And still, while Christ fulfilled the Law, I still don't see where that means that the Law goes away, and no longer applies. I'm not saying that it does, for sure. Merely that I suspect it still might.

    In the very beginning, converts from the pagan faiths had to become Jewish before they could become Christians. Jesus and all the apostles kept the Law.

  5. Hmmm, I enjoy reading your thoughts. I read all your posts in Google Reader and sometimes I comment as you know. :)

    Recently I have been rereading the NT and I recall how Paul and others argued that the Gentiles did NOT have to become Jewish and be circumsized, etc. in order to be accepted by God. There was a huge debate about it because the Jewish believers thought first the Gentiles must become Jews and then they could accept Christ. Anyway, it seems this is what you are debating in your mind.

    Let us know what you conclude. :-)

  6. Also there is a verse in Ezekiel (I think) which is quoted in the NT where God said with the new covenant he would write His laws on our hearts. Instead of it being a written law such as Moses' law, He would write it on the hearts of His children.

    Just thought of that.

  7. I appreciate you commenting Susanne. :)

    Ah, St. Paul.

    Yes, he and the Apostles did have that discussion, and his opinion on the matter came out on top.

    I suppose I should admit that I believe that sometimes St. Paul speaks his own opinion, and sometimes from God.

    There is the reference to the new covenant laws being written on the hearts of the believers, but I believe that refers more to the greater Law; Love God, Love your neighbor, etc. But those things were also included in the Ten Commandments, which were the heart of the Mosaic Law.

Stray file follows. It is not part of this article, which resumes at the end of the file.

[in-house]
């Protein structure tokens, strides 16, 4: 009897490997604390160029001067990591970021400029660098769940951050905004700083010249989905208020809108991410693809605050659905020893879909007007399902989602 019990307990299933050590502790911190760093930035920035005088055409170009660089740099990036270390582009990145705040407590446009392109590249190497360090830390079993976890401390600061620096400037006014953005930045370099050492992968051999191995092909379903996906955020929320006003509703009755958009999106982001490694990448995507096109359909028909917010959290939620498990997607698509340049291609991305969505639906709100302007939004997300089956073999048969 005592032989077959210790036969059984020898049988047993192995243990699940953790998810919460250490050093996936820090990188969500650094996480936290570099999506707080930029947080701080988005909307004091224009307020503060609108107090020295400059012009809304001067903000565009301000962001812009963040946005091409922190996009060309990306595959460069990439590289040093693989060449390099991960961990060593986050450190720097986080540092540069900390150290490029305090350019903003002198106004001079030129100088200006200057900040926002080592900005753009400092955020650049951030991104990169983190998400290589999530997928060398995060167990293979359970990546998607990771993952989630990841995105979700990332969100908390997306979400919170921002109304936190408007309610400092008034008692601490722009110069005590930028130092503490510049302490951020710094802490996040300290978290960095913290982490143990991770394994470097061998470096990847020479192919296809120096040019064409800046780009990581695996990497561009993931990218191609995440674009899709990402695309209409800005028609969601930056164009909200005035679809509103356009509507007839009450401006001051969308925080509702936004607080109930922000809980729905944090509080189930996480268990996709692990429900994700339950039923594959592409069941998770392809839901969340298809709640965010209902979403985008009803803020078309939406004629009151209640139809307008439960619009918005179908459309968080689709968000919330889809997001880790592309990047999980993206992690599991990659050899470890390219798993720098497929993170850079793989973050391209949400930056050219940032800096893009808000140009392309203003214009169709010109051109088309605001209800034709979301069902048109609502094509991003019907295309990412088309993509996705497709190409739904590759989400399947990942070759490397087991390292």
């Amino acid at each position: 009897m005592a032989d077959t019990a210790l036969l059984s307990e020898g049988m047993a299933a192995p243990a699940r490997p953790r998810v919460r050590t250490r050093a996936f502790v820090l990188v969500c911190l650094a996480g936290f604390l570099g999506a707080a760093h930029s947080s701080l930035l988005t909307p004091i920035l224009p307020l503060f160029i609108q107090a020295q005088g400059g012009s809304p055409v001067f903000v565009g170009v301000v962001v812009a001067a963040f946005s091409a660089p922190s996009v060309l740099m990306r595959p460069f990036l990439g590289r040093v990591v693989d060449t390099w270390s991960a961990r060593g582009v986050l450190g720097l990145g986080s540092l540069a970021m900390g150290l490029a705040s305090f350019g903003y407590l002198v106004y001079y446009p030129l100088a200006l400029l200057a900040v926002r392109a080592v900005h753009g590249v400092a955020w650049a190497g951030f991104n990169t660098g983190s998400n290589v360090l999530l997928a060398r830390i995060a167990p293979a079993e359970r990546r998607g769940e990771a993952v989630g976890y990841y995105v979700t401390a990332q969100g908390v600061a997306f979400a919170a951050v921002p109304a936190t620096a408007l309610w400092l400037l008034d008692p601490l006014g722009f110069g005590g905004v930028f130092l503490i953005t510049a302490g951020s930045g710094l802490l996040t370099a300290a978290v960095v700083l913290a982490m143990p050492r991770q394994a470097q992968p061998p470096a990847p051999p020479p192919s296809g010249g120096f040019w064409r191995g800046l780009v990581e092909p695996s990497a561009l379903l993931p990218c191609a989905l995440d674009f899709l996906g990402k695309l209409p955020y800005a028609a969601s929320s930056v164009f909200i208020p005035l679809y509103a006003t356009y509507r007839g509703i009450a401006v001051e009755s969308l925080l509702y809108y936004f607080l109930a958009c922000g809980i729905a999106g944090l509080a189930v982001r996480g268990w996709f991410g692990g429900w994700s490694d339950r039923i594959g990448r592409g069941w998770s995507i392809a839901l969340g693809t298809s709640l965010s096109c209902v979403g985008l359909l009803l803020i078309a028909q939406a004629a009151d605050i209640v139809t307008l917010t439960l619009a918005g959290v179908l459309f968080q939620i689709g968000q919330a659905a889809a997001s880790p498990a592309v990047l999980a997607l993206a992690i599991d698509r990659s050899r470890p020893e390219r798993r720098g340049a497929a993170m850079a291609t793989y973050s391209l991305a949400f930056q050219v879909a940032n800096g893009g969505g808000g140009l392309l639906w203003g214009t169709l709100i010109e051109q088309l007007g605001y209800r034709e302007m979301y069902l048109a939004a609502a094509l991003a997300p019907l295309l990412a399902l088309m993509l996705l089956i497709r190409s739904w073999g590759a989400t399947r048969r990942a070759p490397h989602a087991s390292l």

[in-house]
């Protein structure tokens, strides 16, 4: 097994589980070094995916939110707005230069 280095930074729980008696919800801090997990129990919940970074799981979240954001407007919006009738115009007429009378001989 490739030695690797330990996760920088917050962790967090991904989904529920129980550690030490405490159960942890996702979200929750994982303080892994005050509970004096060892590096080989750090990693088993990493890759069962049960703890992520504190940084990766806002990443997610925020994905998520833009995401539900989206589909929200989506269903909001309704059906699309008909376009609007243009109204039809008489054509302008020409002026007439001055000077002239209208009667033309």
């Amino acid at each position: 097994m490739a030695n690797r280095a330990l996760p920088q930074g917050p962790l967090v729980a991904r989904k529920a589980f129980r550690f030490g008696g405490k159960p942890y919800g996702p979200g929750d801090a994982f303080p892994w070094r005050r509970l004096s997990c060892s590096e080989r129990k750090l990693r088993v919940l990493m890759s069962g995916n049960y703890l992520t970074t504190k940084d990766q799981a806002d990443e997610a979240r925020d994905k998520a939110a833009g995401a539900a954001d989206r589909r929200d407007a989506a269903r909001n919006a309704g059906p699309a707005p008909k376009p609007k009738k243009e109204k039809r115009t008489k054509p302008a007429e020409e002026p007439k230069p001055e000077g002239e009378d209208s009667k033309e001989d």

8. So you believe Paul's "opinions" were wrongly included in the Bible?

    I just reread some things in Acts and in chapter 10, Peter says that going into a Gentile home was against their law, however, God had made it clear that he (Peter) should not consider anything unclean that He has made clean. (See Acts 10 and the story of Cornelius.) And it seems God accepted Gentile believers without them becoming Jews first.

    Acts 15 shares the talk among the church leaders. While Paul and Barnabas ARE asked to share proof of God working among the Gentiles, it's Peter and James who seem to make the decision for the church in regards to God accepting non-Jews.

    Just thought to share that in case you were still searching.

    I understand what you mean about the "forever" stuff in the OT though. Truly I do. I have had many of the same thoughts as well.

    Off to bed now. Thanks for the discussion. :-)

  9. Not so much 'wrongly'. St. Paul's opinions are included in the Bible. This is not a bad thing. I have often heard it said that without him, and his zeal for the faith, the Church might not have survived the early years. However, that being said, he is just a man, however great.

    St. Paul's opinions should be given weight when considering matters, as should those of all of the Apostles and the Early Church Fathers, but as men, they are fallible.

    *nods* St. Peter and the others made the decision as a group, and I give as much weight to their opinions as humanly possible. After Jesus Himself, they're next on the totem pole. :) I do believe that they knew what they were doing, and that's why I still have bacon in my fridge. ;)

    Until/unless I become absolutely convinced that the Mosaic Law still applies, I'll continue to live under the laws of the New Convenant. But I don't see anything, in my limited understanding, wrong with those who do choose to apply the Mosaic Law to their lives. Provided that the understanding exists that salvation comes not through adherence to the Law, but through faith in Christ.

    It's certainly not a decision I'm going to come to in a day or two. I'm still trying to work out whether the Roman Church is it, or if my journey ends a bit further East, let alone whether or not I can still enjoy shrimp. :-)

    On a vaguely related note, have you ever read 'The Year of Living Biblically'? It's a fairly quick read, and I thought it was enjoyable. The author lived one year, trying to apply *all* the Laws to his modern life.

    And thank you. It's been and educational discussion, and very interesting to boot. :)